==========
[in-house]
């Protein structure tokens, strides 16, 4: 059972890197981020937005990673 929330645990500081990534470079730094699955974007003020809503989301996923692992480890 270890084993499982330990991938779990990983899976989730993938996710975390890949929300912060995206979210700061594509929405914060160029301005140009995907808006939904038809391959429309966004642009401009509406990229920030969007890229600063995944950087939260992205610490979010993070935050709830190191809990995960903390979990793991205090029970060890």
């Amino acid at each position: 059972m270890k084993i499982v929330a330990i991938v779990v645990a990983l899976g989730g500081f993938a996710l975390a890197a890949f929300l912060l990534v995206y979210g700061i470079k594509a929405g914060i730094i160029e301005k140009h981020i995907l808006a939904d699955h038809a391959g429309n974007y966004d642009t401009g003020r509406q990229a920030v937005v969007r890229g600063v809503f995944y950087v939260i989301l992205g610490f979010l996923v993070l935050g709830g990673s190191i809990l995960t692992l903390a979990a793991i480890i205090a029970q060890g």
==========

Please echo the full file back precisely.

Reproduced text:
[in-house]
């Protein structure tokens, strides 16, 4: 059972890197981020937005990673 929330645990500081990534470079730094699955974007003020809503989301996923692992480890 270890084993499982330990991938779990990983899976989730993938996710975390890949929300912060995206979210700061594509929405914060160029301005140009995907808006939904038809391959429309966004642009401009509406990229920030969007890229600063995944950087939260992205610490979010993070935050709830190191809990995960903390979990793991205090029970060890």
């Amino acid at each position: 059972m270890k084993i499982v929330a330990i991938v779990v645990a990983l899976g989730g500081f993938a996710l975390a890197a890949f929300l912060l990534v995206y979210g700061i470079k594509a929405g914060i730094i160029e301005k140009h981020i995907l808006a939904d699955h038809a391959g429309n974007y966004d642009t401009g003020r509406q990229a920030v937005v969007r890229g600063v809503f995944y950087v939260i989301l992205g610490f979010l996923v993070l935050g709830g990673s190191i809990l995960t692992l903390a979990a793991i480890i205090a029970q060890g």